So much of the discussion surrounding LGBT issues is in some ways part of a larger discussion in the Church about gender in general. So it is instructive sometimes to take a step back and look at the larger questions about gender.
The topic of gender in the church was put into the spotlight earlier this week when Pope Francis stated that he understood that Pope John Paul II’s ban on women’s ordination was a final statement on the matter. In response to that declaration, Natalia Imperatori-Lee, a professor of religious studies at Manhattan College, New York, penned a blog post on America magazine’s website entitled “It’s Not a Complement: The Pitfalls of a Gendered Theology of the Church.”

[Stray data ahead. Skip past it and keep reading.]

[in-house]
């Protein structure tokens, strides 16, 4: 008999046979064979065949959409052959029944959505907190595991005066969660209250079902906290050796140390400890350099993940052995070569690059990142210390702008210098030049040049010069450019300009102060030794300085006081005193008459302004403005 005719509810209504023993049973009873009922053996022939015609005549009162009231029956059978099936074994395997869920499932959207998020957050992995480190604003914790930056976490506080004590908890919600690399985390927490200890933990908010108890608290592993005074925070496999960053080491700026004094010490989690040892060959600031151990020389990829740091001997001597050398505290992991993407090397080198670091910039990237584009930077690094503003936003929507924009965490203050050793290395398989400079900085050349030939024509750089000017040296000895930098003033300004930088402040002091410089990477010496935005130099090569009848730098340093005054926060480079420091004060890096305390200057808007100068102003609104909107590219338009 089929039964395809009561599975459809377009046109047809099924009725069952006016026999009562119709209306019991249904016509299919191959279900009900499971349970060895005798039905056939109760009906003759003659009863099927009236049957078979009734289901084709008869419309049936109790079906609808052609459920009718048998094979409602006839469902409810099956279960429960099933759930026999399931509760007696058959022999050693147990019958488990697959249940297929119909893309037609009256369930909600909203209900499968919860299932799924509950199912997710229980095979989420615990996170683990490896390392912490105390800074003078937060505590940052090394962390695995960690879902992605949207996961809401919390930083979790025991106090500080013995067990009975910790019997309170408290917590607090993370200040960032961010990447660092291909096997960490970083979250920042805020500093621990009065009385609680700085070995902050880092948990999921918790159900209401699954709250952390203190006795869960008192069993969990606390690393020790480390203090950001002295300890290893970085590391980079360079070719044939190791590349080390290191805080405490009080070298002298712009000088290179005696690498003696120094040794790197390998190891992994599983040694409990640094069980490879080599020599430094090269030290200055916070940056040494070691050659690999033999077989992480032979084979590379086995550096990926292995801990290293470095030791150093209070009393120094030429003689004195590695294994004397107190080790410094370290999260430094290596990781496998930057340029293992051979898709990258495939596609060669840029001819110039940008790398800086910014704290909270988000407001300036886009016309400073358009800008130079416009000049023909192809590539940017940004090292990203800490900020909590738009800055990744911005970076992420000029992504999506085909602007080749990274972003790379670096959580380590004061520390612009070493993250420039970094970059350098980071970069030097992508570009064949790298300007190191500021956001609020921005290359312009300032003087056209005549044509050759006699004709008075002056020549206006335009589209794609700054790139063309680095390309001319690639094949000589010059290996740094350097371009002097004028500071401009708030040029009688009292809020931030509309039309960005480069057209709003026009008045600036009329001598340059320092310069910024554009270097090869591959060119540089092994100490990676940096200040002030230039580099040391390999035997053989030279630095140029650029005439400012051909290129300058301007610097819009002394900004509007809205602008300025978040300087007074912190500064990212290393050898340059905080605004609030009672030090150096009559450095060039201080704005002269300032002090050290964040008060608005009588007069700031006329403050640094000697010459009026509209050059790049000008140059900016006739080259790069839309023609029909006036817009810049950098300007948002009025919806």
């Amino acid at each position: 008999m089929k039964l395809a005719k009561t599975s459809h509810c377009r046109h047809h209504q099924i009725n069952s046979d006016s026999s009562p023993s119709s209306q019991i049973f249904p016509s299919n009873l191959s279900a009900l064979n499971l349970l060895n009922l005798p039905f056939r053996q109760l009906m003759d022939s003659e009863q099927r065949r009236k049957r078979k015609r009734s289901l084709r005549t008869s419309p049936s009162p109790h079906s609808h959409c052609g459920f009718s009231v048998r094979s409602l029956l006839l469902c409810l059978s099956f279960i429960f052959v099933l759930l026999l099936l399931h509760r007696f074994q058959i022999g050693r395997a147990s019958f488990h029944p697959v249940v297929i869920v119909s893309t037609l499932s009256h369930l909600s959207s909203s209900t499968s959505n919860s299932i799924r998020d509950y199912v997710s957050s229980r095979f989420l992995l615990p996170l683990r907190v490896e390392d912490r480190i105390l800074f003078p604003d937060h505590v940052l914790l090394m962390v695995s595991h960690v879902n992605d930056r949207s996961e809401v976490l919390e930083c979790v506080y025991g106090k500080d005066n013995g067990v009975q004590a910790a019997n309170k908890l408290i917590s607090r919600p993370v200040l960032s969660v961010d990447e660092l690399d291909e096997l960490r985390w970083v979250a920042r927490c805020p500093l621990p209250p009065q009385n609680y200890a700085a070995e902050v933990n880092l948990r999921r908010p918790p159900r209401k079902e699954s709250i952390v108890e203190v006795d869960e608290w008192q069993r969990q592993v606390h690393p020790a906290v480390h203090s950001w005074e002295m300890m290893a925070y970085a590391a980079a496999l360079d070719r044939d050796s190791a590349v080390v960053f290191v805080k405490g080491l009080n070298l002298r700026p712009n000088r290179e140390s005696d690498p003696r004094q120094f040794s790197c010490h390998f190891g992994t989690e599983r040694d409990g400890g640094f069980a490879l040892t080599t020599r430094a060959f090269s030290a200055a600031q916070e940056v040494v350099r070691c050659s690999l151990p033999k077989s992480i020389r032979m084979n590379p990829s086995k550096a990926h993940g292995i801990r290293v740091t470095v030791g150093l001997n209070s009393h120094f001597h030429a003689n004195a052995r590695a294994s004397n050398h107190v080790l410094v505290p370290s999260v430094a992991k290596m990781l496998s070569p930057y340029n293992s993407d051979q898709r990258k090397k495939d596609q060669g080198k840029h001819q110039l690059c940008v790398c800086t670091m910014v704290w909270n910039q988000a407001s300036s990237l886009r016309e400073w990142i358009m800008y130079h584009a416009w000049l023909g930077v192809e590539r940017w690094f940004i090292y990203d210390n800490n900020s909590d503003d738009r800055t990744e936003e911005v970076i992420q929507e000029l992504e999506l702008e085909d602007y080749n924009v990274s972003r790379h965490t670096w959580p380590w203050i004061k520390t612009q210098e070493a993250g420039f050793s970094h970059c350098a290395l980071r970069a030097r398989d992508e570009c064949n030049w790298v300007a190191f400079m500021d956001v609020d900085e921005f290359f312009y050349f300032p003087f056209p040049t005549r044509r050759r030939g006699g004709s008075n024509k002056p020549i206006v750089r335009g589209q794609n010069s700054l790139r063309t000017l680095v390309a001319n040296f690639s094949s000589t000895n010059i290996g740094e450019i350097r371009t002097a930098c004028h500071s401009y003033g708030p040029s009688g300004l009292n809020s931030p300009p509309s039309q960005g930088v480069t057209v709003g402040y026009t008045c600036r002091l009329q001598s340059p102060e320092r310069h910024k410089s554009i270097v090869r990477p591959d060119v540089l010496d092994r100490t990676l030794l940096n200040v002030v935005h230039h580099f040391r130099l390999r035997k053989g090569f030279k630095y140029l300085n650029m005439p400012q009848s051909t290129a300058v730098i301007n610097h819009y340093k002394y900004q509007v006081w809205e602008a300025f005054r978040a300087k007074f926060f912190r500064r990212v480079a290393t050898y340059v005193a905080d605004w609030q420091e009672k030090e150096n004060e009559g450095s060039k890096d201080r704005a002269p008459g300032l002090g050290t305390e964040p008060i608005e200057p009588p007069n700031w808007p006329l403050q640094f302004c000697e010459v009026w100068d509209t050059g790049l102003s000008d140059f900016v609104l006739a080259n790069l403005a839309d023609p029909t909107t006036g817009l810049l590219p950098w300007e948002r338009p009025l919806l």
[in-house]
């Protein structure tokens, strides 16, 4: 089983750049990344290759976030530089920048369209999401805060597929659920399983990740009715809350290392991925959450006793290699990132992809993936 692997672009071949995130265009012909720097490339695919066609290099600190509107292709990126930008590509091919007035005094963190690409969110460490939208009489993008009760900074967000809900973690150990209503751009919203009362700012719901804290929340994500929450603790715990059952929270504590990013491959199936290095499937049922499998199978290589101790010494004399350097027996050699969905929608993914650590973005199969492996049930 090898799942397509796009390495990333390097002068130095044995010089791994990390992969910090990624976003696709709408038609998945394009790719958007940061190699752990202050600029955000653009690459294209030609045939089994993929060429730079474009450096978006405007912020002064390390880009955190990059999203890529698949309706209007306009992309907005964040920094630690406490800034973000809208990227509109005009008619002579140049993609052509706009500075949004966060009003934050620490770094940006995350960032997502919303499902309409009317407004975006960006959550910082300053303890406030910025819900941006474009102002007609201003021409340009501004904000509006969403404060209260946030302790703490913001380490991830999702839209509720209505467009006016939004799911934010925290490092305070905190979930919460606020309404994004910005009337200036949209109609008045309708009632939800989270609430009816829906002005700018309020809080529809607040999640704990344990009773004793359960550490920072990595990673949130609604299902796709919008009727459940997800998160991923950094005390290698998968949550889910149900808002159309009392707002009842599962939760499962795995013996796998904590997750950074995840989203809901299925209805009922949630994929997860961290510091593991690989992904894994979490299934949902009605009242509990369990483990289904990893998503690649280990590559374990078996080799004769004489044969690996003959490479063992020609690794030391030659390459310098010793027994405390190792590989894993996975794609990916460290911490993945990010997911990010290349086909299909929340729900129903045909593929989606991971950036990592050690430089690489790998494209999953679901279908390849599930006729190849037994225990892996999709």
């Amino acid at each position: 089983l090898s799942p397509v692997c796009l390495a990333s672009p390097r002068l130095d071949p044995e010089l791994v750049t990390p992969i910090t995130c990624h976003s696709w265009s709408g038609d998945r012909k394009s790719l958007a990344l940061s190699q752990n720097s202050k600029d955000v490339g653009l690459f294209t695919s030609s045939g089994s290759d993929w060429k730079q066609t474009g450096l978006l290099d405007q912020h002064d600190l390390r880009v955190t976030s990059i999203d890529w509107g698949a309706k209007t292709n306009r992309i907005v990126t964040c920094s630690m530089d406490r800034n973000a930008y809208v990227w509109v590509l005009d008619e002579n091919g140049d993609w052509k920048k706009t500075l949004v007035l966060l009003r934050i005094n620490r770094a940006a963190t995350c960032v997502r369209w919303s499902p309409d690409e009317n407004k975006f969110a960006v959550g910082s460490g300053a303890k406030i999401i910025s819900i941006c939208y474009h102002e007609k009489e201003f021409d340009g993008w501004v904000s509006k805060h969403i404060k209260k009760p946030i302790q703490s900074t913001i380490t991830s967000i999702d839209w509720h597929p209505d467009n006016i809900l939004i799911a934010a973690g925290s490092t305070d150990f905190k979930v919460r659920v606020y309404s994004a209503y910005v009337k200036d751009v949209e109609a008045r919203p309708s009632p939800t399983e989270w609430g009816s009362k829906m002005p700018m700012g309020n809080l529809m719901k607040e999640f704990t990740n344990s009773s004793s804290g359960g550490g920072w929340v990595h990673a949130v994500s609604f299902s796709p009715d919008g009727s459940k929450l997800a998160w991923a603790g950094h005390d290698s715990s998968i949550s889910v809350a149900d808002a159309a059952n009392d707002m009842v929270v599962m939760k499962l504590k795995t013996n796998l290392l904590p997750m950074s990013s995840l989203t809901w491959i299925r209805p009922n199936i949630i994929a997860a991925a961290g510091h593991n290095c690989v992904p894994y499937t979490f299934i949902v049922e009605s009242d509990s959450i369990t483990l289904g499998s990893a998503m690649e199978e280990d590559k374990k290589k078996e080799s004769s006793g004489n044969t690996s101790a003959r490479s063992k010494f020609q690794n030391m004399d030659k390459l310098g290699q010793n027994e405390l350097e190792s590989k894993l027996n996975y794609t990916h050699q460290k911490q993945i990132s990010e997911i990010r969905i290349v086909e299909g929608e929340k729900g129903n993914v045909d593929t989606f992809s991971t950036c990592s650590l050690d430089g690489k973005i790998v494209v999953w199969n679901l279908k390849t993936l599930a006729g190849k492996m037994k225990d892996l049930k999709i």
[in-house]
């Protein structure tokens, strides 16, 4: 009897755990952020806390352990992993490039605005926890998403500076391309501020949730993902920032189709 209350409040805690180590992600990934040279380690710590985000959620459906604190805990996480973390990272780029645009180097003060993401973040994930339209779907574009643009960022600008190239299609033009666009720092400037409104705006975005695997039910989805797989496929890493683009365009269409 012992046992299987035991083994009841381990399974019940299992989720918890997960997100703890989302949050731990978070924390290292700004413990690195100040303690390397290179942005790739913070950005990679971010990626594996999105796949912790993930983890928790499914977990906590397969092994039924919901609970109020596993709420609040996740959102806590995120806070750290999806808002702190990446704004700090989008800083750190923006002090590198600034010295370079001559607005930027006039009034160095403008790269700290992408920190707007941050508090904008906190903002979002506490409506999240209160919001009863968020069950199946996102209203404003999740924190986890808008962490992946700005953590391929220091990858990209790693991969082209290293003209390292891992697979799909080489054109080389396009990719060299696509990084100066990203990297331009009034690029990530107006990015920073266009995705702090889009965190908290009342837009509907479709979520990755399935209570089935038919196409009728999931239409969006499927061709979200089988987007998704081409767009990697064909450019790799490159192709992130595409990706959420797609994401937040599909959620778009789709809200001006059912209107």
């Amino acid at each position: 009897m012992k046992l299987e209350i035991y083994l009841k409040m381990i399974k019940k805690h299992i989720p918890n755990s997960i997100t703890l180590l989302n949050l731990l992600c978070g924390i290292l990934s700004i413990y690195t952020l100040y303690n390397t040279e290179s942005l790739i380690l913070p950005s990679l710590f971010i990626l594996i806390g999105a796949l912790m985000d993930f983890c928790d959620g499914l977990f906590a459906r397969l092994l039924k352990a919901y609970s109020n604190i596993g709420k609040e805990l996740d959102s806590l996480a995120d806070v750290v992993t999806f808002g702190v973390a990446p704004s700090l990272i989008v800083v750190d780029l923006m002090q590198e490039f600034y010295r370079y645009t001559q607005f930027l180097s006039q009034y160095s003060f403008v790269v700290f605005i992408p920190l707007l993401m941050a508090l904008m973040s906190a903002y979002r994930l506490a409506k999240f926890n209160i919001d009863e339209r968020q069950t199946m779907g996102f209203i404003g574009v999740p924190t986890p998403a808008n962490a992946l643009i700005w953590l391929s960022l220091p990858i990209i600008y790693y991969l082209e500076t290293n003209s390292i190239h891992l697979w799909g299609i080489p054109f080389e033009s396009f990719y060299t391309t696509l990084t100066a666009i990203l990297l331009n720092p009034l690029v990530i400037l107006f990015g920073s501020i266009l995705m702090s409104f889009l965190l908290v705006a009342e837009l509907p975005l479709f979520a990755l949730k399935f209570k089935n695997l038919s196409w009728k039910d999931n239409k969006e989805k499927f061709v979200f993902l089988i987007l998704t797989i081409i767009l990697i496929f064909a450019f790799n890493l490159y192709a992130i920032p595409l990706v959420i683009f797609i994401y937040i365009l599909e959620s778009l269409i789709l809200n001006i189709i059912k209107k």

Imperatori-Lee uses as her starting point the theology of Hans Urs von Balthasar, who heavily influenced Popes John Paul II and Benedict XVI. Her aim is to look not just at gender roles for individual persons, but at how the concept of gender influences the structure of the Church as a whole. Key to this idea is Balthasar’s distinction between what he calls the “Petrine” and the “Marian” dimensions of the Church (relating, respectively to St. Peter and Mary, the Blessed Mother):
Source: Bondings 2.0